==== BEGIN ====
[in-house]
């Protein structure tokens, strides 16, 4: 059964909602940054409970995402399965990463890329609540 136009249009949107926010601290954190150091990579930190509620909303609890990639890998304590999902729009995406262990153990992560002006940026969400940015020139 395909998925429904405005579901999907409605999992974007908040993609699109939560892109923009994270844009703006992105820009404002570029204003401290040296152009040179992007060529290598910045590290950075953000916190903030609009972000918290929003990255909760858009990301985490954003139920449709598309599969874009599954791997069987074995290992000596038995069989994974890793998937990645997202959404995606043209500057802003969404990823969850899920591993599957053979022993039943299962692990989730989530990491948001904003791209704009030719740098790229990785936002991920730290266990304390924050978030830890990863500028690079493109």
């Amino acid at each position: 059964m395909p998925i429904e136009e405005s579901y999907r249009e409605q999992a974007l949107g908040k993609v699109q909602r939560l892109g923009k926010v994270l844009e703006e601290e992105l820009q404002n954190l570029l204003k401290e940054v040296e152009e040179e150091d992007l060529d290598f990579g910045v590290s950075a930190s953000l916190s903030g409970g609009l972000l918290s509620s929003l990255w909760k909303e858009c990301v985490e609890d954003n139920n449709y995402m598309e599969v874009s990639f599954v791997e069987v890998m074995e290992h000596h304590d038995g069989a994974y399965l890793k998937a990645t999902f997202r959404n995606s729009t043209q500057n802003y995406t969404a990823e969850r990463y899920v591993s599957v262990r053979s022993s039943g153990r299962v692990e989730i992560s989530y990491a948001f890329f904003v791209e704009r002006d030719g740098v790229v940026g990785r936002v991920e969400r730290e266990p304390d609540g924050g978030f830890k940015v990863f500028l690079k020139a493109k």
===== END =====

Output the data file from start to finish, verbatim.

[in-house]
């Protein structure tokens, strides 16, 4: 059964909602940054409970995402399965990463890329609540 136009249009949107926010601290954190150091990579930190509620909303609890990639890998304590999902729009995406262990153990992560002006940026969400940015020139 395909998925429904405005579901999907409605999992974007908040993609699109939560892109923009994270844009703006992105820009404002570029204003401290040296152009040179992007060529290598910045590290950075953000916190903030609009972000918290929003990255909760858009990301985490954003139920449709598309599969874009599954791997069987074995290992000596038995069989994974890793998937990645997202959404995606043209500057802003969404990823969850899920591993599957053979022993039943299962692990989730989530990491948001904003791209704009030719740098790229990785936002991920730290266990304390924050978030830890990863500028690079493109």
């Amino acid at each position: 059964m395909p998925i429904e136009e405005s579901y999907r249009e409605q999992a974007l949107g908040k993609v699109q909602r939560l892109g923009k926010v994270l844009e703006e601290e992105l820009q404002n954190l570029l204003k401290e940054v040296e152009e040179e150091d992007l060529d290598f990579g910045v590290s950075a930190s953000l916190s903030g409970g609009l972000l918290s509620s929003l990255w909760k909303e858009c990301v985490e609890d954003n139920n449709y995402m598309e599969v874009s990639f599954v791997e069987v890998m074995e290992h000596h304590d038995g069989a994974y399965l890793k998937a990645t999902f997202r959404n995606s729009t043209q500057n802003y995406t969404a990823e969850r990463y899920v591993s599957v262990r053979s022993s039943g153990r299962v692990e989730i992560s989530y990491a948001f890329f904003v791209e704009r002006d030719g740098v790229v940026g990785r936002v991920e969400r730290e266990p304390d609540g924050g978030f830890k940015v990863f500028l690079k020139a493109k």